‘I crossed the terrifying 1,000ft infinity bridge above a Lake District valley - and the thought of a pub lunch got me to the other end’

Liv Clarke enjoys a day out with Mountain Goat in the Lake District, which includes a go on the Infinity Bridge at Honister Slate Mine
-Credit: (Image: MEN Staff)

You can experience the beauty of the Lake District in lots of ways - drive through its winding mountain passes, hike up its fells or cycle around its lakes. Or you can view it from a wire bridge suspended 1,000ft up in the air.

This is the position I found myself in on a blustery June day; looking down upon the magnificent, if not intimidating, landscape of Honister Pass. As I carefully placed one foot in front of the other, making my way across the longest high wire bridge in Europe, I questioned my life choices, battered by freezing rain and gripping the wire so hard my hands turned numb.

I was walking - no, shuffling is the better word - across the Infinity Bridge, which stretches above the valley below for 190m. It gets its name for when the end of the bridge disappears from view on cloudy days, although given my eyes were firmly glued to my feet for the entire time, visibility wouldn’t have mattered in the slightest. Yet, despite my quaking legs, the extreme weather conditions (Honister certainly has its own climate), I had a big grin on my face the entire time.

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There was the incredible view for one thing (I’ll admit it was terrifying but I did take some comfort from my harness, its many clips and the zip wire guiding me from above), and the sense of achievement for crossing Europe's longest high wire bridge. Oh, and the thought of a hearty pub lunch afterwards certainly helped motivate me.

A mining trolley provides the perfect photo opportunity
A mining trolley provides the perfect photo opportunity -Credit:MEN Staff

I may have ended up suspended in the sky in the heart of the Lake District, but my day couldn’t have begun more differently. Only hours earlier I was picked up from the concrete jungle that is Manchester Piccadilly by the Mountain Goat Tour bus, which whisked me and a small group up the M6 to the Lake District.

Mountain Goat offer day tours directly from Manchester city centre, which takes the stress out of travelling - and, as we navigated the Lake District’s narrow winding roads, I was extremely grateful I wasn’t behind the wheel. Setting off at 9am and with a brief stop at a service station along the way, we arrived at Honister at around midday.

As well as transport, the tour includes crossing the award-winning Infinity Bridge at Honister Slate Mine, which is still a working mine, but has also been transformed into an adventure destination with mine tours, the Via Ferrata and much more. So, with the help of the experienced guides we were soon saddled up with harnesses and safety helmets.

A view of Honister Pass
A view of Honister Pass -Credit:MEN Staff

A bus then takes you up towards the start of the Infinity Bridge, where you’re given a tutorial on using your carbineers. The first part is actually the scariest as you have to climb up wire steps drilled into the rockface, clipping and unclipping your harness to the railing beside you along the way, with a sheer drop on the other. And then it was time for the bridge itself.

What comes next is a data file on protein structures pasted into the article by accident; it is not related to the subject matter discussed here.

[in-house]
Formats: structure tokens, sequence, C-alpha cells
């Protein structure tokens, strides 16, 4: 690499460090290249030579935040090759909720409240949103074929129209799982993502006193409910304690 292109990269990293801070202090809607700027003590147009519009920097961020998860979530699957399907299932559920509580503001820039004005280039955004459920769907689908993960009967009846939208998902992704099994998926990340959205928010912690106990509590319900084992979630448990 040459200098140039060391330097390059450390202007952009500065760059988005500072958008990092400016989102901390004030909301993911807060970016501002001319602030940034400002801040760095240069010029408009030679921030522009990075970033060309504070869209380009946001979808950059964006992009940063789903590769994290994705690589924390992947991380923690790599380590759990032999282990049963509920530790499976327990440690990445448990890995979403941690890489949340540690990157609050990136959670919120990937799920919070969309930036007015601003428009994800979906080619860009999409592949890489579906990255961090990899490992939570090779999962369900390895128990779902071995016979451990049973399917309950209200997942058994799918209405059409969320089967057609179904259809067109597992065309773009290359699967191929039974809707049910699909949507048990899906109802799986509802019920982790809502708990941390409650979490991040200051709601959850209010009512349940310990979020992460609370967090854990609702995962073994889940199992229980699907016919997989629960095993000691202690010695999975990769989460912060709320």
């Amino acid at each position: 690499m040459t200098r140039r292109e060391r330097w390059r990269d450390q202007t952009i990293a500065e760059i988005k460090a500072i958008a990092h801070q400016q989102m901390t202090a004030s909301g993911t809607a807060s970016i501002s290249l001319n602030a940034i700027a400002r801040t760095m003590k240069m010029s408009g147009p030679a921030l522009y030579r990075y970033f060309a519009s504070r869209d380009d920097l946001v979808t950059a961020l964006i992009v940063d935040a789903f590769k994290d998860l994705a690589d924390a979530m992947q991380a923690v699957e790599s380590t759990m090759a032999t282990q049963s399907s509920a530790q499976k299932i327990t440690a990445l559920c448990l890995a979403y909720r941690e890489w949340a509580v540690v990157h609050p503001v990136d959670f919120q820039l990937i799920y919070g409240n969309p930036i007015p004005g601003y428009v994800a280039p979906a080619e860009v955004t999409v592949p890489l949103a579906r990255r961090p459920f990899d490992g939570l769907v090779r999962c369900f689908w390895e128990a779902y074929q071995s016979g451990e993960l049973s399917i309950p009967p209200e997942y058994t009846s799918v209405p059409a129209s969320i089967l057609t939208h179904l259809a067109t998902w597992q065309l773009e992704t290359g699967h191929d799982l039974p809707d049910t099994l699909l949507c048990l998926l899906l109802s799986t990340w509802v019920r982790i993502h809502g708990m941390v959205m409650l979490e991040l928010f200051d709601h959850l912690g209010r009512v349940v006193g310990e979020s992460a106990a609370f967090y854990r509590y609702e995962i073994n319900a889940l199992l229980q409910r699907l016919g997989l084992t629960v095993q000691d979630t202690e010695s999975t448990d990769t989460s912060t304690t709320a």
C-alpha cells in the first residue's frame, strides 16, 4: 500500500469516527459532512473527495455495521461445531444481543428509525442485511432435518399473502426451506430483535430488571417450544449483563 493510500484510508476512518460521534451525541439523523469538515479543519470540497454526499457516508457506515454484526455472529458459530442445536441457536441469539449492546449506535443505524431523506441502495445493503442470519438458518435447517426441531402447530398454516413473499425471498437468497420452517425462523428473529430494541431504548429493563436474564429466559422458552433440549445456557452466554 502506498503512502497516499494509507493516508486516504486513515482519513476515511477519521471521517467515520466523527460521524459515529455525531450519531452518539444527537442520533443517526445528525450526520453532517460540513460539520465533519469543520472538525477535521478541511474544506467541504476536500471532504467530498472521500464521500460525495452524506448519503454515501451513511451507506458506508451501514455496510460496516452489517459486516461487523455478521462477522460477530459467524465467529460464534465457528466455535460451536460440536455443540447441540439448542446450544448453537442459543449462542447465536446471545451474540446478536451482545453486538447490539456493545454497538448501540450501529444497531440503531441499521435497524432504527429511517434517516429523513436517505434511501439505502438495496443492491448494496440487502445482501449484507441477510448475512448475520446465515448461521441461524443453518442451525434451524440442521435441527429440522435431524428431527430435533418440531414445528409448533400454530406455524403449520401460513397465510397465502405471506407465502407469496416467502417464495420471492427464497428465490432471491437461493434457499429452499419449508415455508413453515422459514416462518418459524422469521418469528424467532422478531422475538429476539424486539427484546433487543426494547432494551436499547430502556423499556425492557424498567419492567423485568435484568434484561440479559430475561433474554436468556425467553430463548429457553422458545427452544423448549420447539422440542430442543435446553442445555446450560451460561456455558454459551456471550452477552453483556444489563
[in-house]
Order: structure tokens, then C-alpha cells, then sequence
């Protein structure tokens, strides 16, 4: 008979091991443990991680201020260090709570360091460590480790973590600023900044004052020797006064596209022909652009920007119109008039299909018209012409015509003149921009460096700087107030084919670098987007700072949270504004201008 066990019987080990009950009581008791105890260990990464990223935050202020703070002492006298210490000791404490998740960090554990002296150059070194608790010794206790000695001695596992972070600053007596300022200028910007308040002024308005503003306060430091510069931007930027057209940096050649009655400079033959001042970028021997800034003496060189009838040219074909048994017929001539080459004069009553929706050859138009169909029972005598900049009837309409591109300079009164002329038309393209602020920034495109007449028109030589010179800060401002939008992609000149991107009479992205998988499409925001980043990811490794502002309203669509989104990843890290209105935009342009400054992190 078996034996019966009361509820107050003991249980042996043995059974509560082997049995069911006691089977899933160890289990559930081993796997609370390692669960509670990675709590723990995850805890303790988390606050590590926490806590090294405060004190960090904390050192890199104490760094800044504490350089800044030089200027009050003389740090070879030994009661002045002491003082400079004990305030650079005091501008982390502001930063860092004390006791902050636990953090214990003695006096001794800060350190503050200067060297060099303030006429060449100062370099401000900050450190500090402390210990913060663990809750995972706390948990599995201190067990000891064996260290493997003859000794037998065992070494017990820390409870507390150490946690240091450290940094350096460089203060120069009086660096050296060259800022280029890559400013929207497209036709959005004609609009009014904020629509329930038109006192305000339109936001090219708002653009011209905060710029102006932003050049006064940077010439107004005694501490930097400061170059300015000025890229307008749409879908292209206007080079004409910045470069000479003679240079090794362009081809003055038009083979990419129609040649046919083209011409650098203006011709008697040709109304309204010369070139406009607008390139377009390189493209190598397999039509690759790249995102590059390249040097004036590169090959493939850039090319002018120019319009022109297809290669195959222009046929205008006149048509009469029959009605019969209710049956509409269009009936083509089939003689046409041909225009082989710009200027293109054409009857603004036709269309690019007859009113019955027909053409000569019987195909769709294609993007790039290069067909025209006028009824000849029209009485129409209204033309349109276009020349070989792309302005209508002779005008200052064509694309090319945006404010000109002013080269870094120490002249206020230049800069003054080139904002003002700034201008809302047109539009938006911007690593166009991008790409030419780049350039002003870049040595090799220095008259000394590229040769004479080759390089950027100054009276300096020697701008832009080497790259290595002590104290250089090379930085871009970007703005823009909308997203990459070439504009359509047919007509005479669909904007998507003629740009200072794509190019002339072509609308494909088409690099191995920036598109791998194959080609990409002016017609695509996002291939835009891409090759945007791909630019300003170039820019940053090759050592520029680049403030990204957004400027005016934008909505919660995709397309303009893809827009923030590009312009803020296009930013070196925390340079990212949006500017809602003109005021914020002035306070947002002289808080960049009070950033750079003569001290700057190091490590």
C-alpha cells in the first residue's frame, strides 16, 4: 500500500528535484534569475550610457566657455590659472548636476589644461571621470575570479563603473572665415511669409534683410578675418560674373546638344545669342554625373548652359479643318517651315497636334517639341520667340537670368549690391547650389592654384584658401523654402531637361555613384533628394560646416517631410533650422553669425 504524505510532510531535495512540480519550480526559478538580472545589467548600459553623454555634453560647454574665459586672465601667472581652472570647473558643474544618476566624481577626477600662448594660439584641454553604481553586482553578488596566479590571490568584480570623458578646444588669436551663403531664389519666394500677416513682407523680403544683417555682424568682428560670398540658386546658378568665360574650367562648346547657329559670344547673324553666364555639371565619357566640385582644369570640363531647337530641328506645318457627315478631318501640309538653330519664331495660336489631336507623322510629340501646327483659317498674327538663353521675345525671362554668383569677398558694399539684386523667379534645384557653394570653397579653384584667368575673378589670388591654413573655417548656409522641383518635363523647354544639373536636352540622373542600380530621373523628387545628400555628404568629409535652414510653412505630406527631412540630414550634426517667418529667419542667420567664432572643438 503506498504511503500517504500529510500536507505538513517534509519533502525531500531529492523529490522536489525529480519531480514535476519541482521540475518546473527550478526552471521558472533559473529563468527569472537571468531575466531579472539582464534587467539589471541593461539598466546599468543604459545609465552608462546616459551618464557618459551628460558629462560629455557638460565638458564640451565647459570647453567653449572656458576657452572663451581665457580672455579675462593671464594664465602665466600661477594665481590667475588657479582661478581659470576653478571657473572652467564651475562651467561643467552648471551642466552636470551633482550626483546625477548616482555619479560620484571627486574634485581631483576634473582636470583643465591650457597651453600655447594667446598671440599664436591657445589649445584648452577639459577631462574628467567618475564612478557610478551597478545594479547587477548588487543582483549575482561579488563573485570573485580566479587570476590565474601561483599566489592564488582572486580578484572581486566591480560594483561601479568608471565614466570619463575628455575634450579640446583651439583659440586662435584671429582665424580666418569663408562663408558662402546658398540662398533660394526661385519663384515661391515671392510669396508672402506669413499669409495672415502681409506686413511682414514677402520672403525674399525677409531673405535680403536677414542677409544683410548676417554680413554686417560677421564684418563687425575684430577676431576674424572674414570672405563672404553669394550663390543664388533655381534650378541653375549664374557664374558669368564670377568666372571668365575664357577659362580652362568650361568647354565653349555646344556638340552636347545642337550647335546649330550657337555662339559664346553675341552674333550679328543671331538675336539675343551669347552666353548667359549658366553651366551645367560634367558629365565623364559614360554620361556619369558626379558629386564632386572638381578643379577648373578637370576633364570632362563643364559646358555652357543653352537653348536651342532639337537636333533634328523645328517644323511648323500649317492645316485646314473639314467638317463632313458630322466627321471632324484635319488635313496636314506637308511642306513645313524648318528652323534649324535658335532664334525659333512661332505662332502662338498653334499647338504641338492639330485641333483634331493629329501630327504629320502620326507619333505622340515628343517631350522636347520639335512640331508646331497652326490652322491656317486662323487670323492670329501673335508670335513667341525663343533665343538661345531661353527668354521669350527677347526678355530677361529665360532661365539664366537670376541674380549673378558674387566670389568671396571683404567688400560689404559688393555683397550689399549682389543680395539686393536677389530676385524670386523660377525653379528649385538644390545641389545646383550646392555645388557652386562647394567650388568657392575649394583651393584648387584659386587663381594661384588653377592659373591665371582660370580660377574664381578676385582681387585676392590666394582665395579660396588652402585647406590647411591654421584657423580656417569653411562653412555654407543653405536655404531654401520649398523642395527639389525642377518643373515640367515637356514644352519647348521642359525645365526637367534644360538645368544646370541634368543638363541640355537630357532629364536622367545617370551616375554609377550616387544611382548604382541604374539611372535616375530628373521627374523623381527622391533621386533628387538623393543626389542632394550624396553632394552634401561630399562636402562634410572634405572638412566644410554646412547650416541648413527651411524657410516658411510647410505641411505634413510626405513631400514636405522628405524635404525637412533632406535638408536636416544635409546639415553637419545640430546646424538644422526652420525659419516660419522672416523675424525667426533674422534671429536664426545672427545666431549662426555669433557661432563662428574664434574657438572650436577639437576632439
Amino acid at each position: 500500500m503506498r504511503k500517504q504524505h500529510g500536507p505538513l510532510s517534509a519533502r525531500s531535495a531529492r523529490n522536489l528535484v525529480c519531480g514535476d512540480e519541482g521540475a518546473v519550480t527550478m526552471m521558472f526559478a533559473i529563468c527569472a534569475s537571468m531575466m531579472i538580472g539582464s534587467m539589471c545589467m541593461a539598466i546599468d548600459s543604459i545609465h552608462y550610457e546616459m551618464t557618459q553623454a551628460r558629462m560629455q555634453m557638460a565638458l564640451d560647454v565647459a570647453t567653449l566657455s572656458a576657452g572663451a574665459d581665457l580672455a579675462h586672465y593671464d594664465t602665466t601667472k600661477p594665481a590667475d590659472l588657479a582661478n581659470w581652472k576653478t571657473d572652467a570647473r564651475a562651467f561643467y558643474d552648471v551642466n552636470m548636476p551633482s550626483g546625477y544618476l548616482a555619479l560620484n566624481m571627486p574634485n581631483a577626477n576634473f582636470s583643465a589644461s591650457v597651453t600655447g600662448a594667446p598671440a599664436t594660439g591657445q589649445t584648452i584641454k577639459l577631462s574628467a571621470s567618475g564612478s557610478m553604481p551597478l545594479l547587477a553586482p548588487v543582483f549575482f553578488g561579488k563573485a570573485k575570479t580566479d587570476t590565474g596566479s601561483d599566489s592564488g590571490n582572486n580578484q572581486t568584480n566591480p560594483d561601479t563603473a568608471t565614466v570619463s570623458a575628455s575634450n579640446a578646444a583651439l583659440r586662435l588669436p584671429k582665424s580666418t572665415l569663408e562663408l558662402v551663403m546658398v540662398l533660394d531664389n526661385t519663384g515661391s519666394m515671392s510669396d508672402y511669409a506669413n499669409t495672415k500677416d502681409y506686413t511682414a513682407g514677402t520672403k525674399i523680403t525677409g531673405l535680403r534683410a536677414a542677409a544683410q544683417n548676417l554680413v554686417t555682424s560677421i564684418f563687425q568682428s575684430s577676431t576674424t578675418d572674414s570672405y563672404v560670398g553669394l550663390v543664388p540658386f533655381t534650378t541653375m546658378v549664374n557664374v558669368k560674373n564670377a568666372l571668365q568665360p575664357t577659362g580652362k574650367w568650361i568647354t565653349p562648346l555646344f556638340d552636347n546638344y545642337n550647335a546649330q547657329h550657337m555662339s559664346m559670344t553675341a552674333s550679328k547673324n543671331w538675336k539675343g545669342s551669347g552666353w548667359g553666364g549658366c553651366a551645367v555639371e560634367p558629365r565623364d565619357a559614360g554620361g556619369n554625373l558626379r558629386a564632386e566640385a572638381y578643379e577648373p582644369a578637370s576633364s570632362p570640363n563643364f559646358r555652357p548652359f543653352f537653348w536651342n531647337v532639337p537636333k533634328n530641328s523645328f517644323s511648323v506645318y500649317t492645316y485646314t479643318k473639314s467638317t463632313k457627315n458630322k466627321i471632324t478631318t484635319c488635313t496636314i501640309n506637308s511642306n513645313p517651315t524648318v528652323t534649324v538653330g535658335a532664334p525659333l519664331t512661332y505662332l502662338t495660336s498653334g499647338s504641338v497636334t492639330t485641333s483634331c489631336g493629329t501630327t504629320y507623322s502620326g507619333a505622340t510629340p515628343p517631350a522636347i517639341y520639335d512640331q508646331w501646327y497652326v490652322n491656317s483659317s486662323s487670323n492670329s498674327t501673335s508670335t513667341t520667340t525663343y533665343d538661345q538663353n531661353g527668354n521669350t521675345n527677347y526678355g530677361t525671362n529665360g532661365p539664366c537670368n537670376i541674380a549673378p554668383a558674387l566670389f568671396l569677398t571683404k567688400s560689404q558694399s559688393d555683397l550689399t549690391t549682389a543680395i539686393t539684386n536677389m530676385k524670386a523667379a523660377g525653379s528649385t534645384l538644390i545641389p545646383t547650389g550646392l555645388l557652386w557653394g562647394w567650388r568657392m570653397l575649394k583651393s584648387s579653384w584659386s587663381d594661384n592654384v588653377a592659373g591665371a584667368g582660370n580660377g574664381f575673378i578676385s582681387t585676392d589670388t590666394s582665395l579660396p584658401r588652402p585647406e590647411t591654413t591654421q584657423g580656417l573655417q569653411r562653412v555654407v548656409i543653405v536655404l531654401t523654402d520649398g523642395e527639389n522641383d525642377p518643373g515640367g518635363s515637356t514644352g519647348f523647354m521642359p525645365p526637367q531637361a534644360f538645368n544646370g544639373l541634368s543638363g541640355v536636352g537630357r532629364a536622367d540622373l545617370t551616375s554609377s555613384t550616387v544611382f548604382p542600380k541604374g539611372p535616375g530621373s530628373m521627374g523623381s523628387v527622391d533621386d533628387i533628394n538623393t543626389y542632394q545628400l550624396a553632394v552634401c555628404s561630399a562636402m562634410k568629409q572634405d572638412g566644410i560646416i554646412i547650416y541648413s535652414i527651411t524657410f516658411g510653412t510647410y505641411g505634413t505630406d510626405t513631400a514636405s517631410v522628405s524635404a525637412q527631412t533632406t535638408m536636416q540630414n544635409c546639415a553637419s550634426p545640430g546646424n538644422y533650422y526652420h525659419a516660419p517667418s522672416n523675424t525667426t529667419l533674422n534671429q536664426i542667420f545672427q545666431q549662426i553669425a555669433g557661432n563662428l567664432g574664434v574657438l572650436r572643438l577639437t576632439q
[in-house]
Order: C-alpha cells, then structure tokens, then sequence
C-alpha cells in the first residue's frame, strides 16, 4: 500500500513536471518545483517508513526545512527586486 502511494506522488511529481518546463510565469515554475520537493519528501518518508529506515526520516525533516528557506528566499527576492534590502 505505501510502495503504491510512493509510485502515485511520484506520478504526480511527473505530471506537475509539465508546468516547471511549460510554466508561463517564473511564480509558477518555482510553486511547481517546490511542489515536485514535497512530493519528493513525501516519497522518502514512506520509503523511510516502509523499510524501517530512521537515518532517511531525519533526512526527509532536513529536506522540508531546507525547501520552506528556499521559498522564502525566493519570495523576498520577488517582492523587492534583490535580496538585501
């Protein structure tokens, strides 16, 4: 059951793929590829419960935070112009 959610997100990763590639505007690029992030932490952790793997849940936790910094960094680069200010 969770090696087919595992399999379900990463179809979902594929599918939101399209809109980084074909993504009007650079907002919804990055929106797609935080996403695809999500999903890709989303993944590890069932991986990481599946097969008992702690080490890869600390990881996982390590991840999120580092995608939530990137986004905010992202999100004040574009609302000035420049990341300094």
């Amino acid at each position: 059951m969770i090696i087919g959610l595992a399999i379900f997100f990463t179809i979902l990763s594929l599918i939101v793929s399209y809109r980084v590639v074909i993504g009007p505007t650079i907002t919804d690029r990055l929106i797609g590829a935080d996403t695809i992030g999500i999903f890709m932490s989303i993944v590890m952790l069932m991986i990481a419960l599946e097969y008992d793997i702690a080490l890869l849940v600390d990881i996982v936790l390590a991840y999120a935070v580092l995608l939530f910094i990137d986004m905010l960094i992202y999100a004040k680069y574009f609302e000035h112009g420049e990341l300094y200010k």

It was truly an experience like no other, and after shuffling across to the other side the sense of achievement was incredible. Throughout the guides were there to reassure you and cheer you on at the sign of any hesitation - despite the scary drop below I never once felt unsafe.

Securely on the other side, we were led back through one of the mine tunnels and descended back to the mine’s reception area to remove our safety equipment. From here Mountain Goat collected us once again and took us to the Yew Tree Pub at Seatoller - after all the adrenaline I was ravenous and couldn’t wait to tuck in. Dating back to 1628, the pub embraces the history of the mines with photographs and memorabilia decorating the walls.

The burger and chips at the Yew Tree Pub
The burger and chips at the Yew Tree Pub -Credit:MEN Staff

I wolfed down a delicious beef burger, served with perhaps the best chips I’ve ever tasted - mouthwateringly crisp and cut in a unique curved shape. Although it was raining during our visit, the pub has a gorgeous beer garden at the back with tables overlooking the river which flows at the rear of the property, it would definitely be a lovely spot on a sunny day.

Feeling full and still riding the high of crossing the bridge, Mountain Goat drove us to the final stop of the day: the picturesque village of Grasmere. Home of the famous gingerbread, we stopped by the shop to pick up its iconic treat and had some free time to explore the village.

Inside the Grasmere Gingerbread Shop
Inside the Grasmere Gingerbread Shop -Credit:MEN Staff

Then it was time to head back down the M6, once again grateful I could relax back and enjoy the views of the drive. Arriving back in Manchester that evening it was surreal to think about everything we’d packed in and hard to believe only hours earlier I’d been up in the mountains.

We’re lucky to have such a beautiful national park on our doorstep but it can be tricky to access parts of the Lake District; the drives can be challenging and if you don’t have your own car, public transport doesn’t always go to plan. Mountain Goat help to make the Lake District more accessible, and their tour means you don’t have to worry about transport, booking tickets or planning an Itinerary. Although I will say one thing if you are a city dweller: you can never have too many layers with you on a day out in the Lakes.

Liv was a guest of Mountain Goat on their Infinity Adventure tour. Prices for the tour are £70 per person, lunch not included. For more details visit the Mountain Goat website.

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